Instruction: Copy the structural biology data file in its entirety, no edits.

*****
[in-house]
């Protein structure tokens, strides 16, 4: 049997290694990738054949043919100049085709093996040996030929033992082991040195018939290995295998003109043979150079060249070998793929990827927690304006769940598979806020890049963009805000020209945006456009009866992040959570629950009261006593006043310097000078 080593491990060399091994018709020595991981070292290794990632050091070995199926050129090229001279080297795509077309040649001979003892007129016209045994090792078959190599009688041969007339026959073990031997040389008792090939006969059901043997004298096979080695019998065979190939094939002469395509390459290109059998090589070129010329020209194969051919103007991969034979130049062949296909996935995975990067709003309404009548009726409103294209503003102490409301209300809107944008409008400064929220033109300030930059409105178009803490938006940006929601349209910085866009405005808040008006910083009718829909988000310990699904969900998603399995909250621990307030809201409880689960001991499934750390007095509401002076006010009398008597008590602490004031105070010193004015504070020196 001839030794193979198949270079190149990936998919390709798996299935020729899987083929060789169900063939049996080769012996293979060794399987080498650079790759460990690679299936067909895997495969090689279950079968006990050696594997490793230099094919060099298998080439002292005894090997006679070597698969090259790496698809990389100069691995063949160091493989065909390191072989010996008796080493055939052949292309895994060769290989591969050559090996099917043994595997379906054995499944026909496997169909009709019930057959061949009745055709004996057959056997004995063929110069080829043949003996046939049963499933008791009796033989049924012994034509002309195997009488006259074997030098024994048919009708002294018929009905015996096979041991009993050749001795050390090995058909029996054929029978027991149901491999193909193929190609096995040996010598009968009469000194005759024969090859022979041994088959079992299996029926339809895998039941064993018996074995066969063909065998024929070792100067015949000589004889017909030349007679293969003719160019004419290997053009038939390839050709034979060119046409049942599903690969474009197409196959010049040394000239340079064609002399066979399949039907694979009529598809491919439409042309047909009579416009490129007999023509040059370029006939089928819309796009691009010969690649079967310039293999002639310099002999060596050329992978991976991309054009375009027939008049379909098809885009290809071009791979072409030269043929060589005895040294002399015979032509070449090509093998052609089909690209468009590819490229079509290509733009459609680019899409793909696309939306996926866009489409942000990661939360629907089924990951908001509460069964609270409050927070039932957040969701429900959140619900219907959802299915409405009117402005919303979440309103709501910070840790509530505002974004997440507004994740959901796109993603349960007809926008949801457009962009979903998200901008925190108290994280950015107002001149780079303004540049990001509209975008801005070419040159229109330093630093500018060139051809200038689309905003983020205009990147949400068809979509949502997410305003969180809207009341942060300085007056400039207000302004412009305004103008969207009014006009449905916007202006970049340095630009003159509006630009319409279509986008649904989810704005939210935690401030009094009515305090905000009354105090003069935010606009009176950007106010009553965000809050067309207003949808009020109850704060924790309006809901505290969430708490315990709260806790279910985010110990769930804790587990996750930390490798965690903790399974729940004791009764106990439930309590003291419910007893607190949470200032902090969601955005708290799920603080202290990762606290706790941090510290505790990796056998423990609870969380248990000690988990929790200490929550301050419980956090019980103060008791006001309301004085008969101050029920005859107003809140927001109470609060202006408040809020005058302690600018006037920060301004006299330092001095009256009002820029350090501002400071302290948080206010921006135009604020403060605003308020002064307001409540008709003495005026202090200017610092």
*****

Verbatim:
[in-house]
């Protein structure tokens, strides 16, 4: 049997290694990738054949043919100049085709093996040996030929033992082991040195018939290995295998003109043979150079060249070998793929990827927690304006769940598979806020890049963009805000020209945006456009009866992040959570629950009261006593006043310097000078 080593491990060399091994018709020595991981070292290794990632050091070995199926050129090229001279080297795509077309040649001979003892007129016209045994090792078959190599009688041969007339026959073990031997040389008792090939006969059901043997004298096979080695019998065979190939094939002469395509390459290109059998090589070129010329020209194969051919103007991969034979130049062949296909996935995975990067709003309404009548009726409103294209503003102490409301209300809107944008409008400064929220033109300030930059409105178009803490938006940006929601349209910085866009405005808040008006910083009718829909988000310990699904969900998603399995909250621990307030809201409880689960001991499934750390007095509401002076006010009398008597008590602490004031105070010193004015504070020196 001839030794193979198949270079190149990936998919390709798996299935020729899987083929060789169900063939049996080769012996293979060794399987080498650079790759460990690679299936067909895997495969090689279950079968006990050696594997490793230099094919060099298998080439002292005894090997006679070597698969090259790496698809990389100069691995063949160091493989065909390191072989010996008796080493055939052949292309895994060769290989591969050559090996099917043994595997379906054995499944026909496997169909009709019930057959061949009745055709004996057959056997004995063929110069080829043949003996046939049963499933008791009796033989049924012994034509002309195997009488006259074997030098024994048919009708002294018929009905015996096979041991009993050749001795050390090995058909029996054929029978027991149901491999193909193929190609096995040996010598009968009469000194005759024969090859022979041994088959079992299996029926339809895998039941064993018996074995066969063909065998024929070792100067015949000589004889017909030349007679293969003719160019004419290997053009038939390839050709034979060119046409049942599903690969474009197409196959010049040394000239340079064609002399066979399949039907694979009529598809491919439409042309047909009579416009490129007999023509040059370029006939089928819309796009691009010969690649079967310039293999002639310099002999060596050329992978991976991309054009375009027939008049379909098809885009290809071009791979072409030269043929060589005895040294002399015979032509070449090509093998052609089909690209468009590819490229079509290509733009459609680019899409793909696309939306996926866009489409942000990661939360629907089924990951908001509460069964609270409050927070039932957040969701429900959140619900219907959802299915409405009117402005919303979440309103709501910070840790509530505002974004997440507004994740959901796109993603349960007809926008949801457009962009979903998200901008925190108290994280950015107002001149780079303004540049990001509209975008801005070419040159229109330093630093500018060139051809200038689309905003983020205009990147949400068809979509949502997410305003969180809207009341942060300085007056400039207000302004412009305004103008969207009014006009449905916007202006970049340095630009003159509006630009319409279509986008649904989810704005939210935690401030009094009515305090905000009354105090003069935010606009009176950007106010009553965000809050067309207003949808009020109850704060924790309006809901505290969430708490315990709260806790279910985010110990769930804790587990996750930390490798965690903790399974729940004791009764106990439930309590003291419910007893607190949470200032902090969601955005708290799920603080202290990762606290706790941090510290505790990796056998423990609870969380248990000690988990929790200490929550301050419980956090019980103060008791006001309301004085008969101050029920005859107003809140927001109470609060202006408040809020005058302690600018006037920060301004006299330092001095009256009002820029350090501002400071302290948080206010921006135009604020403060605003308020002064307001409540008709003495005026202090200017610092």